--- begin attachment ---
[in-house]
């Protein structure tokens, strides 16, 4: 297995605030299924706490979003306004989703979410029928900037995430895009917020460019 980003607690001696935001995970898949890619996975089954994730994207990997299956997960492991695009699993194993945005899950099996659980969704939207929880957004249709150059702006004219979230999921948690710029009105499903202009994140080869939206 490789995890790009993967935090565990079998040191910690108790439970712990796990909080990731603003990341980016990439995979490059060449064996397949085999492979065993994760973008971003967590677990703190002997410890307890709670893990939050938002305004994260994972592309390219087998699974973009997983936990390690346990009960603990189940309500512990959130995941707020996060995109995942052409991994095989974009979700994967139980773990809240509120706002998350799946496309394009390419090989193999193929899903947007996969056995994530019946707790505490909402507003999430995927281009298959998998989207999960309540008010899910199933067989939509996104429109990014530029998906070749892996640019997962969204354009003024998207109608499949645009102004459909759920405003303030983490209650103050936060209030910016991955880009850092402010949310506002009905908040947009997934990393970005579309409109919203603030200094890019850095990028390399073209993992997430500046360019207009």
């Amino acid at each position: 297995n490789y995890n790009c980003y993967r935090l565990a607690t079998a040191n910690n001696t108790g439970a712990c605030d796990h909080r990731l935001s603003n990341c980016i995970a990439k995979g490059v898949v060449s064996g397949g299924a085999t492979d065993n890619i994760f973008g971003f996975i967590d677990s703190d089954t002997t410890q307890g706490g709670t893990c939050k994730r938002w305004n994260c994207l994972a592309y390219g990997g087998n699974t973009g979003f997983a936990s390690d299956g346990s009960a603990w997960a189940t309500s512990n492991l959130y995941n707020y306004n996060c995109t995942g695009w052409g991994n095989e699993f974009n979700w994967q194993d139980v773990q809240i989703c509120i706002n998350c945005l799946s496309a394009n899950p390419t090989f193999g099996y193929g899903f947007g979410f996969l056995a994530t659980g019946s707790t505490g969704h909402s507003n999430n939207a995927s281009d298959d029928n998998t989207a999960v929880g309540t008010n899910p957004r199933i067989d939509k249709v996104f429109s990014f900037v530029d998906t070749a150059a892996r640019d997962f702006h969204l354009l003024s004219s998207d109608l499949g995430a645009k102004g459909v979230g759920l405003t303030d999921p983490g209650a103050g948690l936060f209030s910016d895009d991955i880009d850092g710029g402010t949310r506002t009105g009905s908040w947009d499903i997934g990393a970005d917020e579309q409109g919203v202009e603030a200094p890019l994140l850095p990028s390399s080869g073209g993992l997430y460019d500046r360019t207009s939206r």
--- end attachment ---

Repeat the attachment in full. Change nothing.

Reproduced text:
[in-house]
């Protein structure tokens, strides 16, 4: 297995605030299924706490979003306004989703979410029928900037995430895009917020460019 980003607690001696935001995970898949890619996975089954994730994207990997299956997960492991695009699993194993945005899950099996659980969704939207929880957004249709150059702006004219979230999921948690710029009105499903202009994140080869939206 490789995890790009993967935090565990079998040191910690108790439970712990796990909080990731603003990341980016990439995979490059060449064996397949085999492979065993994760973008971003967590677990703190002997410890307890709670893990939050938002305004994260994972592309390219087998699974973009997983936990390690346990009960603990189940309500512990959130995941707020996060995109995942052409991994095989974009979700994967139980773990809240509120706002998350799946496309394009390419090989193999193929899903947007996969056995994530019946707790505490909402507003999430995927281009298959998998989207999960309540008010899910199933067989939509996104429109990014530029998906070749892996640019997962969204354009003024998207109608499949645009102004459909759920405003303030983490209650103050936060209030910016991955880009850092402010949310506002009905908040947009997934990393970005579309409109919203603030200094890019850095990028390399073209993992997430500046360019207009």
């Amino acid at each position: 297995n490789y995890n790009c980003y993967r935090l565990a607690t079998a040191n910690n001696t108790g439970a712990c605030d796990h909080r990731l935001s603003n990341c980016i995970a990439k995979g490059v898949v060449s064996g397949g299924a085999t492979d065993n890619i994760f973008g971003f996975i967590d677990s703190d089954t002997t410890q307890g706490g709670t893990c939050k994730r938002w305004n994260c994207l994972a592309y390219g990997g087998n699974t973009g979003f997983a936990s390690d299956g346990s009960a603990w997960a189940t309500s512990n492991l959130y995941n707020y306004n996060c995109t995942g695009w052409g991994n095989e699993f974009n979700w994967q194993d139980v773990q809240i989703c509120i706002n998350c945005l799946s496309a394009n899950p390419t090989f193999g099996y193929g899903f947007g979410f996969l056995a994530t659980g019946s707790t505490g969704h909402s507003n999430n939207a995927s281009d298959d029928n998998t989207a999960v929880g309540t008010n899910p957004r199933i067989d939509k249709v996104f429109s990014f900037v530029d998906t070749a150059a892996r640019d997962f702006h969204l354009l003024s004219s998207d109608l499949g995430a645009k102004g459909v979230g759920l405003t303030d999921p983490g209650a103050g948690l936060f209030s910016d895009d991955i880009d850092g710029g402010t949310r506002t009105g009905s908040w947009d499903i997934g990393a970005d917020e579309q409109g919203v202009e603030a200094p890019l994140l850095p990028s390399s080869g073209g993992l997430y460019d500046r360019t207009s939206r």